“Despite the popular perception, our best hope against pandemic is continued trade and cooperation across borders. Travel bans are mostly ‘political placebo’ as U.K. health researcher Clare Wenham puts it, and the World Health Organization is advising against it, for the simple reason that COVID-19 is already everywhere, but vital supplies and medical equipment are not. It is easy to see the political logic behind bans on the export of essential equipment, implemented by countries like Germany and France at an early stage. You have to serve your own population first, right? But it’s the same logic as toilet paper hoarding, and it has the same result. It forces others to do the same, which means that it is not on the market when you really have to go.
“Wealth, communications technology, and open science have made our response to new diseases faster than ever. In a poorer and more closed world, without mass transportation, microorganisms traveled slower but they traveled freely, recurring for hundreds of years, until they had picked almost all of us off, one by one. Today our response is also global, and therefore for the first time, mankind has a fighting chance. Hospitals, researchers, health authorities, and drug companies everywhere can now supply each other with instant information. They can coordinate efforts to analyze and combat the problem. By organizing clinical trials of therapeutics in many countries simultaneously, they can reach a critical mass of patients they would never have found at home.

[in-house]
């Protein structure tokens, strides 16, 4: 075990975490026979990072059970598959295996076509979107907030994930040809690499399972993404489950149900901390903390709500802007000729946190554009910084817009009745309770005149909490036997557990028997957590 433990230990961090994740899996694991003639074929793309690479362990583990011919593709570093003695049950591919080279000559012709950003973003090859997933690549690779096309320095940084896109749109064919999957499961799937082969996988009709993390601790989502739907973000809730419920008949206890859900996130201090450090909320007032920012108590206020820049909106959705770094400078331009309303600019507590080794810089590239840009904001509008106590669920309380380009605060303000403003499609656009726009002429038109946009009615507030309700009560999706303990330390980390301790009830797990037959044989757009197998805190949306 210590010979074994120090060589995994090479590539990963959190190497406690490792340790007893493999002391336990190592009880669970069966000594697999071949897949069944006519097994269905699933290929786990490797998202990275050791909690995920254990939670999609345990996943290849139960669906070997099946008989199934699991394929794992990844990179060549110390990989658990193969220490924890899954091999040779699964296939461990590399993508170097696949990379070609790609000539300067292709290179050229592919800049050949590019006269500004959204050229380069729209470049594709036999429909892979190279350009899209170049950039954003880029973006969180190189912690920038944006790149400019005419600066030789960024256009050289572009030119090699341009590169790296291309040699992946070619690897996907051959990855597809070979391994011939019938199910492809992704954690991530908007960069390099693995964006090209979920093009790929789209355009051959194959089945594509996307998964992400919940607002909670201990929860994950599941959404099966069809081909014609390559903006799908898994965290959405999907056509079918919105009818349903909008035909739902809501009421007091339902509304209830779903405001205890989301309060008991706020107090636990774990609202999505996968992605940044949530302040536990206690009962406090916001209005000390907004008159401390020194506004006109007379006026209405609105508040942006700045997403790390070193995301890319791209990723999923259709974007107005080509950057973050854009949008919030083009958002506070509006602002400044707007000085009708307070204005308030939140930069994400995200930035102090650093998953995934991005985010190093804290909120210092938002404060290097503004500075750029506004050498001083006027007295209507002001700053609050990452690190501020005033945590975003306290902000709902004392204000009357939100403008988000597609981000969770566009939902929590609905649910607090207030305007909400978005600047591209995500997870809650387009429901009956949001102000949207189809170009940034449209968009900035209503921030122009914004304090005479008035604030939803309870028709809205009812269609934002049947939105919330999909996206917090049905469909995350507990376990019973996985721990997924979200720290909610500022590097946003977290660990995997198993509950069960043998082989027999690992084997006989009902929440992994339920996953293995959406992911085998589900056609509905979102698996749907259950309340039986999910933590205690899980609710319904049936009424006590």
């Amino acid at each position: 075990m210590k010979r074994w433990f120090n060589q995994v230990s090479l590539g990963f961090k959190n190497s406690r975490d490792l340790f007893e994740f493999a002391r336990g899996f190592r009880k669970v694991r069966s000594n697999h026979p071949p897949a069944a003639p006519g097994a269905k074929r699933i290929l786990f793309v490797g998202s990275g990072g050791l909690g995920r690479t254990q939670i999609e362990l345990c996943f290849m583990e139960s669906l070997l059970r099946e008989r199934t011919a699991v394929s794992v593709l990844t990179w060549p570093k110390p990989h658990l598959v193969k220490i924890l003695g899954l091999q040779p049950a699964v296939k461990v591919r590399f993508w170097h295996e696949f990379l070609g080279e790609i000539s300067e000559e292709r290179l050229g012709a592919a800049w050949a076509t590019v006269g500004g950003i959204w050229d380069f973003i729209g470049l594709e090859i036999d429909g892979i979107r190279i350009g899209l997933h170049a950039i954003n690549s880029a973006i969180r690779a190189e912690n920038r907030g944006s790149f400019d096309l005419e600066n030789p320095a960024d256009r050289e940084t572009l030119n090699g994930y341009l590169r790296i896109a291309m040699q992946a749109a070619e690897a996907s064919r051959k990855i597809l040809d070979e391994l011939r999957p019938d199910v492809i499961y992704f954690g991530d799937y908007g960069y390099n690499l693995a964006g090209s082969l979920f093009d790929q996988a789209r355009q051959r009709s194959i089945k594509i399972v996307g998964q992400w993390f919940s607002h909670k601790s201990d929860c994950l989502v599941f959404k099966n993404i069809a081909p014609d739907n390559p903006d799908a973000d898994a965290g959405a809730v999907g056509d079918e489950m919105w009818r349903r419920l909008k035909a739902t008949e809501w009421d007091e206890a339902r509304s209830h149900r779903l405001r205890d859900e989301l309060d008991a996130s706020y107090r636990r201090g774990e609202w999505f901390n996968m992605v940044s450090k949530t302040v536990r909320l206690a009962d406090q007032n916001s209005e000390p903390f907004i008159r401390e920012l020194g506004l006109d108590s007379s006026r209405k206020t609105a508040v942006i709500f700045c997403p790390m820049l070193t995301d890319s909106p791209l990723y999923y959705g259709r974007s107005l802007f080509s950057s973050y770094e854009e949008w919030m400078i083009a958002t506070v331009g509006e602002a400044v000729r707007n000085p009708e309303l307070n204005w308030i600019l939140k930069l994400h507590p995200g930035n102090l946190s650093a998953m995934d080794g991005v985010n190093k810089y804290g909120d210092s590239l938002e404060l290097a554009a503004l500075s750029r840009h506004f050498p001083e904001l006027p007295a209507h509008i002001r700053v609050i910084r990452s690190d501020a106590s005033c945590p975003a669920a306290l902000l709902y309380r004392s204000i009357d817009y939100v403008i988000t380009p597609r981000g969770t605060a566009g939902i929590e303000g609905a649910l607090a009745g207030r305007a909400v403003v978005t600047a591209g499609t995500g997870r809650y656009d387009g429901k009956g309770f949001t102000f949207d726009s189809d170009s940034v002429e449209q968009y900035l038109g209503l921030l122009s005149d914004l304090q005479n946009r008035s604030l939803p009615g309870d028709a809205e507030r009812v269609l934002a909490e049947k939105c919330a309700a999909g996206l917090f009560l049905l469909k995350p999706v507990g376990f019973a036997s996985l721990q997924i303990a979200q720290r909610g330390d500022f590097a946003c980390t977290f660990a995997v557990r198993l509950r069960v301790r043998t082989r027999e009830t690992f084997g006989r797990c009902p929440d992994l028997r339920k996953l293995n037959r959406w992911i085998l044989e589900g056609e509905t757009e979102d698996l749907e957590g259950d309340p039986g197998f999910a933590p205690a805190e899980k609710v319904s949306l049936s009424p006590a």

“When someone reveals the mechanism of the virus, researchers and algorithms everywhere can get to work on ways of attacking its weak spots. On March 25, not even three months after China admitted a new virus was on the loose, America’s National Library of Medicine lists 143 potential drugs and vaccines against the virus, already recruiting (or preparing to recruit) patients to participate in clinical trials. Globalization might even prevent many pandemics from happening. A 2019 study by researchers at the universities of Oxford and Tel Aviv showed that frequent travel between populations makes us catch a lot of bugs, but also increases immunity against new strains. So apocalyptic outbreaks become less likely. This is the reason why previously isolated populations are most at risk—from Native Americans after 1492 to the swine flu in 2009, when 24 of the 30 worst affected countries were island nations. Human mobility is like a “natural vaccination” says Oxford’s Robin Thompson. The researchers speculate that this might help explain the absence of a global pandemic as severe as the Spanish flu in the last 100 years. That doesn’t help at all when a virus that previously only affected animals mutates and jumps to humans, like the new coronavirus. Then we have no resistance and it can spread quickly.”